Zen Peacemaker Auschwitz Bearing Witness Retreat Day 1
We are here at the Dialog Center in Oswiecim, Poland just ending the first day of the 18th Zen Peacemaker Auschwitz-Birkenau Bearing Witness Retreat, 110 peacemakers from many countries in Europe, Africa, the Middle East and North America, Jews, Christians, Buddhists, Muslims, Native People, Poles, Germans, Israelis, Palestinians, Rwandans, Belgians, French, Italians, Americans, Dutch, British and Canadians. We left Krakow early in the morning by bus for the 1.5 hour trip to Oswiecim and arrived directly at Auschwitz I, plunging immediately into the retreat with a ceremony inside the gas chamber at Auschwitz I. Later in the day sitting in our large circle for orientation and introductions here at the Dialog Center where we are staying, I was awestruck by the presence of all these brave people from around the world. This is my 12th time here on the Auschwitz retreat, but it may as well be the first. The reality of this place is never manageable and my fellow retreatants are all here in this place, now. I am so grateful to have the opportunity to serve in this way. Tomorrow, after our morning council groups and breakfast, we go to Birkenau where most of our retreat will take place these next four days. Just writing the name, Birkenau, plunges me into unimaginable pain, grief, sadness, anger and confusion. Time to take a deep breath … May all beings be free of suffering, May all beings be happy!
Zen Peacemaker Auschwitz Bearing Witness Retreat Day 2
We began our day at the Northeast entrance to Birkenau and walked along the northern perimeter of this infamous death camp to the Sauna, the rather strange name for the place where prisoners not sent to the gas chambers were processed into the slave labor camp. It was raining and very cold as 110 of us walk in smaller groups with our guides explaining the details of this vast death camp, which was intended to expand to become a death city for extermination of all Slavic people and others considered non-Aryan by the Nazis. The rain finally stopped in the afternoon, allowing us to set up our usual meditation and reading of the names circle at the “selection site” between the two rail-heads at Birkenau. It was bitter cold and windy as we sat through alternating periods of silence and reading the names of the victims. For me the challenging conditions help me connect to the horrors of this place. It actually feels weird to me being here when the weather is more comfortable. This evening we visited theLabrynth exhibition of Marian Kołodziej’s amazing artistic expression of the hell realm that was Auschwitz, for me the most powerful expression of hell and of the dark side of our human experience I’ve ever seen. Marian was a close friend of the Zen Peacemakers, we visited with him every year and he joined us to sit at the selection site every year. Marian died in 2009. His amazing wife, Harina, joined us this evening patiently answering our questions late into the evening after we had toured the extensive installation of Marian’s work. Tomorrow, after our morning council groups, we return to Birkenau to continue bearing witness to the inexplicable, the horrific and to our humanity, the light and the darkness.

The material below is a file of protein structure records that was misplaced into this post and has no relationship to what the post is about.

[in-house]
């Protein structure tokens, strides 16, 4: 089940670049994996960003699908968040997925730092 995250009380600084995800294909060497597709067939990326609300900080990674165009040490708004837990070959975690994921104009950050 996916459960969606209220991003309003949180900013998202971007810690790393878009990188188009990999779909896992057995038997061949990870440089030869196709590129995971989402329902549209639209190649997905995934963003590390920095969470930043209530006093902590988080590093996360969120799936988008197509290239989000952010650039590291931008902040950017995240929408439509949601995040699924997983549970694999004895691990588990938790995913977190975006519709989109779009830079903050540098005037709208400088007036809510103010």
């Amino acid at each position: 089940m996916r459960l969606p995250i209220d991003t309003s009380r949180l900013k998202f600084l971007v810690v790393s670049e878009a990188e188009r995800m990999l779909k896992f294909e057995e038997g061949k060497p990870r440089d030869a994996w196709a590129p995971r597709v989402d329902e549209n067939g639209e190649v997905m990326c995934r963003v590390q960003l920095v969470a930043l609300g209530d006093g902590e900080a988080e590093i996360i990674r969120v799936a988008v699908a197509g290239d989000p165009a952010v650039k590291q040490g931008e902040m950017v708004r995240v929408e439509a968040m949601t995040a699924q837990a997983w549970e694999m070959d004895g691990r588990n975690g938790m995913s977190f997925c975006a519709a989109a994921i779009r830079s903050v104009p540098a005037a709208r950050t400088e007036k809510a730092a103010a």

Zen Peacemaker Auschwitz Bearing Witness Retreat Day 3
It was another tough, bitterly cold and wet day for the 110 of us bearing witness to the horrors of genocide at Birkenau. I found myself moving back and forth between intense awareness of my own physical challenge with the cold and the equally intense awareness of the voices and visions that permeate the grounds of Birkenau. Listening to my fellow peacemakers reading the names of the victims at the selection site as they stood shivering in the freezing cold and biting wind inspired me greatly. Hearing our Palestinian friends read the names of Jewish victims of the holocaust gave me great hope. Just a little while ago I finished leading a shadow (surfacing the shadow or unspoken) council in spiral format (people coming in and out of the inner council circle surrounded by concentric witnessing circles) with our whole group of 110 peacemakers. When I listed the countries in my first post, I neglected to mention Australia and New Zealand. Tonight we heard from a survivor of the Rwandan genocide, from Palestinians, Israelis, a German with a Nazi grandfather, and a Swedish man who lost all four grandparents to the holocaust. More than 30 people in all shared during the spiral council. It was edgy and at one point two people walked out, angry or offended. This is edgy work.
Peacemaking is not all love and light, obviously.
We are working with deeply conditioned and shared archetypes of enemy, of perpetrator and victim, of good and evil, and of rescuers and silent heroes. Hearing all the voices can be painful and disconcerting. I’m very grateful for this practice and retreat and for all of our courageous peacemakers including those who needed to leave the circle this evening.
May all beings be free of suffering,
May all beings have the courage to bear witness to their own and others suffering and beauty